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Sharp Health News

5 tips to help manage work-from-home stress

May 12, 2022

Woman working on laptop at desk

Eliminating a time-wasting commute, avoiding talkative coworkers and working in pajamas are among the perks many have enjoyed since the COVID-19 pandemic hit. But when your home doubles as your workplace, the boundaries between your work life and personal life can become blurred.

While many celebrate the flexibilities of working from home, the melding of work and home can take a toll. Stress has always been a factor in the workplace, but the pandemic changed its nature. Working longer hours and difficulty structuring the day are forcing many to feel the strain.

Stress may seem like a good motivator to power through your to-do list but left unchecked, it can contribute to mental and physical health problems. “Stress increases levels of cortisol, the body's main stress hormone,” says Dr. Kathy Head, associate director of occupational medicine with Sharp Rees-Stealy Medical Group. “Some concerns associated with high or ongoing cortisol levels may include weight gain, problems with sleep, and depression or difficulty focusing.”

Taking steps to prevent or lessen stress can promote a healthier work-life balance and overall well-being. Here are five tips for coping with work-from-home stress:

  1. Schedule movement breaks into your day.
    It is well known that exercise has numerous health benefits. Often overlooked is the positive impact that physical activity has on mental health. With its mood-boosting and endorphin-releasing properties, exercise is a natural stress reducer.

    Setting a timer to get up and move every hour or taking a walk during your lunch break are quick and easy fixes. “There are huge health benefits of incorporating even short movement breaks into your workday,” says Dr. Head. “Muscles do not become as tight due to change of posture, and physical activity can help with alertness, appetite control and general mood.”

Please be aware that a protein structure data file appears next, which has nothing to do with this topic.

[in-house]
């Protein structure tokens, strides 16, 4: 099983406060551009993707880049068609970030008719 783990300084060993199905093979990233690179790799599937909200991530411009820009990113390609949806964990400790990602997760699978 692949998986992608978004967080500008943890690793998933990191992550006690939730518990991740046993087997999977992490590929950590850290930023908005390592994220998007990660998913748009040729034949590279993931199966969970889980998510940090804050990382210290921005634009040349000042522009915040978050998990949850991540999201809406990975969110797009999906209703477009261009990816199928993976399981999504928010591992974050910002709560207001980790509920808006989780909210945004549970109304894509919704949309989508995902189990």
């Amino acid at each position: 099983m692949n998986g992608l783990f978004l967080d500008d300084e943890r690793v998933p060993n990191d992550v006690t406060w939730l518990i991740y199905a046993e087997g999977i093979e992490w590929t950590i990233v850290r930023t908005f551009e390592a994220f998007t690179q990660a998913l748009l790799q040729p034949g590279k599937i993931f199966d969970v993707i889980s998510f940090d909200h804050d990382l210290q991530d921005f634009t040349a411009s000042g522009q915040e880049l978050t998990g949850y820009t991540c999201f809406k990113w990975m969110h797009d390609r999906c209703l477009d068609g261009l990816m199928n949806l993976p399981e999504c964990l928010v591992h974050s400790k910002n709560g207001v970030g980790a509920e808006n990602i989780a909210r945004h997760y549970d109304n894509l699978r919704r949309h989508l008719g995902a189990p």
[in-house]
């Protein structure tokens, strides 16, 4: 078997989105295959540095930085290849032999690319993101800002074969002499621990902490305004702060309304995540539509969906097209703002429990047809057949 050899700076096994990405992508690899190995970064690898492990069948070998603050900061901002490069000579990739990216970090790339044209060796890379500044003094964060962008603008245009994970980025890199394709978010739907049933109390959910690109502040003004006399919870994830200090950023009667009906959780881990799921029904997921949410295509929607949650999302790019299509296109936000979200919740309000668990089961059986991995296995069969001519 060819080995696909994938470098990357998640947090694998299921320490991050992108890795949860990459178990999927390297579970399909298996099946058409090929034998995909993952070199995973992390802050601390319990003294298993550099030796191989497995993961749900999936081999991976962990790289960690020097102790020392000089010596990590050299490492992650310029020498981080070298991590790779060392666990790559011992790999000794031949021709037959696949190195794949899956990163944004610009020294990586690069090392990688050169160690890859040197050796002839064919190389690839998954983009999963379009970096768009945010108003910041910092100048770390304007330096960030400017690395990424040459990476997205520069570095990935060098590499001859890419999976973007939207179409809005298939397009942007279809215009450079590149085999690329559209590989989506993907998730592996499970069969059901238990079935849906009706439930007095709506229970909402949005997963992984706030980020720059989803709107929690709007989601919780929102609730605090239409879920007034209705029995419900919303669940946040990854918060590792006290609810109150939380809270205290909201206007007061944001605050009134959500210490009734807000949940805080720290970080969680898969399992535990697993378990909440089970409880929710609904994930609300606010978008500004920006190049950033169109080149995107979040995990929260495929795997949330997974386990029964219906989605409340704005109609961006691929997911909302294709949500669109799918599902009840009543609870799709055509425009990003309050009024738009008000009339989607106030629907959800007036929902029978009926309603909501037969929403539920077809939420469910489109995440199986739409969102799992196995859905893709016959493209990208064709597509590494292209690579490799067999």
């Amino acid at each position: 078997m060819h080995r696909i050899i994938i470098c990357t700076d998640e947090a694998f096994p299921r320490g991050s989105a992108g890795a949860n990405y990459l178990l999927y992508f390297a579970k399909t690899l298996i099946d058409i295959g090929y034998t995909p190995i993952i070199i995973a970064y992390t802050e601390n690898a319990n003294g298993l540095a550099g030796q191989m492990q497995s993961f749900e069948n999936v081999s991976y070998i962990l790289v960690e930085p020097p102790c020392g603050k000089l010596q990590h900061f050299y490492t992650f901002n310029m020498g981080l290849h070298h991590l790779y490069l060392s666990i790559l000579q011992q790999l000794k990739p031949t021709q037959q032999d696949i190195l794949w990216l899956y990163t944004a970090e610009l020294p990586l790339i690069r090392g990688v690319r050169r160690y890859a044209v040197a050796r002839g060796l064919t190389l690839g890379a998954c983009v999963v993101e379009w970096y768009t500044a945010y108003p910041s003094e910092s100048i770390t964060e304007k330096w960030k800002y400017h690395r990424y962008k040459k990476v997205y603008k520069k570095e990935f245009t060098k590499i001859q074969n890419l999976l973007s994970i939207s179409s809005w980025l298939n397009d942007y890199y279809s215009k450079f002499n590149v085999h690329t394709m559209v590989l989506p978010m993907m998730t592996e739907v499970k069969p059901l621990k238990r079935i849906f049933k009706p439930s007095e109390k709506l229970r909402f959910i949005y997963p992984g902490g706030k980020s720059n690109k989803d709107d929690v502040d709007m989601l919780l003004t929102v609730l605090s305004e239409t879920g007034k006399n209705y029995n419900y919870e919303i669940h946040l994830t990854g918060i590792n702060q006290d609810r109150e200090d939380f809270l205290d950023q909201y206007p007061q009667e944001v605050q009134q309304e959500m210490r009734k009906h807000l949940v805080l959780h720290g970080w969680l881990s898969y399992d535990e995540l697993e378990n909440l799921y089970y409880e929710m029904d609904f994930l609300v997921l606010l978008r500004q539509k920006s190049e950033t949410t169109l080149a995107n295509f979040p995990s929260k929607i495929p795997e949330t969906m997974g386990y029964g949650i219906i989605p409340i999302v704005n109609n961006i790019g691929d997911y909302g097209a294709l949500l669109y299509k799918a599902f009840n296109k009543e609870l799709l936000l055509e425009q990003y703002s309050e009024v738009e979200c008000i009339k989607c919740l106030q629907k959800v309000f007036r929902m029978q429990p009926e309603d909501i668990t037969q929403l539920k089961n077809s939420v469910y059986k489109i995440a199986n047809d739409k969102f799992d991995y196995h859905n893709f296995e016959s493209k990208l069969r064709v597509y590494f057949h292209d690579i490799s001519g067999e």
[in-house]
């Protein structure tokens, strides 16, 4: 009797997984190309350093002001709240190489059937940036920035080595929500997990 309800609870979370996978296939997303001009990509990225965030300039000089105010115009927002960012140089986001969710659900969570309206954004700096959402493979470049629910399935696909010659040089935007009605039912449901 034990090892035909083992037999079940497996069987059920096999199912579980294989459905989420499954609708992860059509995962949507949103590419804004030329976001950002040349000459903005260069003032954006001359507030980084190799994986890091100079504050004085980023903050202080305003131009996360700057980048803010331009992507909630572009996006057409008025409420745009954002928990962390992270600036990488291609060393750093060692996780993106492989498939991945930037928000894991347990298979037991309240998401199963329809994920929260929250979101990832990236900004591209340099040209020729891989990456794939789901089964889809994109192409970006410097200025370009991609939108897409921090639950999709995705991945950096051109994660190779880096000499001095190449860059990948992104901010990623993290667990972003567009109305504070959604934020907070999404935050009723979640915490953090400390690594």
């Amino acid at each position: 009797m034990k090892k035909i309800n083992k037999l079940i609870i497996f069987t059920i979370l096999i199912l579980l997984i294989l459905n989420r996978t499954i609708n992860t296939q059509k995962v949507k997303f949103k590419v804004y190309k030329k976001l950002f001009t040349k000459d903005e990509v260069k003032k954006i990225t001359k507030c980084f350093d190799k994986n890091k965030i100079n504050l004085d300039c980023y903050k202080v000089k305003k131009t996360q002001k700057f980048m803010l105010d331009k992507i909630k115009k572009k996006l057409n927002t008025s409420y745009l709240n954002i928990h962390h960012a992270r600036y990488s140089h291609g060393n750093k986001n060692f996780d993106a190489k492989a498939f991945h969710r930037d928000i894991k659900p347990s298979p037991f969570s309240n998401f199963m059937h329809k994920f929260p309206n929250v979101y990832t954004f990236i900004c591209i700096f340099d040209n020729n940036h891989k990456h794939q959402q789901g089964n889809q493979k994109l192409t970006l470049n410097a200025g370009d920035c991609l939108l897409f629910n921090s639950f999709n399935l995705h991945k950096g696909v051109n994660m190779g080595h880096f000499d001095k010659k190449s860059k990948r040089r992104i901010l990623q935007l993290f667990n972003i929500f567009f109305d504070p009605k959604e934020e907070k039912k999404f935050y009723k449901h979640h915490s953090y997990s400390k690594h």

2. Set boundaries.
    Commuting to work creates specific boundaries because it gives your mind time to transition and get ready for work — or ready to go home. But remote work has made it easy to feel pressured to be available all hours of the day.

    It’s important to establish some healthy work-life boundaries for yourself to avoid potential stress. Making a rule to not check email in the evening, or not answering the phone during dinner are great ways to divide work and home life.
  3. Stock up on nutritious foods.
    One of the perks of working from home is easy access to snacks and leftovers in the kitchen. If you’re feeling stressed, you may be tempted to reach for that bag of cookies in your pantry to curb your hunger. But some of your favorite snacks may not be the best option.

    “Sugars, sweets and processed carbohydrates often taste great,” Dr. Head says. “However, these foods can quickly make us feel empty and hungry again.”

    Instead, stock your fridge and pantry with nutritious foods. Fruits, whole grains, lean proteins and healthy fats will provide you with a steady source of energy while offering the nutrition you need for long-term health.

    “Try a fatty fish such as smoked salmon for lunch,” Dr. Head recommends. “If you crave something a little sweet, turn to dark chocolate, which has much less sugar.”
  4. Establish a routine.
    There’s a natural cadence to working in an office. At noon, the smell of food indicates it’s lunch time. In the evening, traffic starts to build and there’s motivation to head home. None of these signals are in place at home, making it difficult to distinguish when the day starts and when it ends.

    Creating a routine can help you manage your time and focus better on your work. Try making a general timeline for yourself throughout the day. Simply scheduling calls, meals, stretch breaks and any other activities can go a long way to minimize stress.
  5. Create a dedicated workspace.
    Instead of falling into the temptation of working from your bed, set up a separate workspace for yourself. Creating specific work and home boundaries, even if you are just using a small corner of your home, can help you mentally shift from home life to work. The distance created by separating the space can let you focus on a productive workday and allow you to “leave” the office when needed.

There are many ways to reduce stress while working remotely. Dr. Head encourages you to figure out what works best for you and be sure to give yourself the care and attention you need and deserve.

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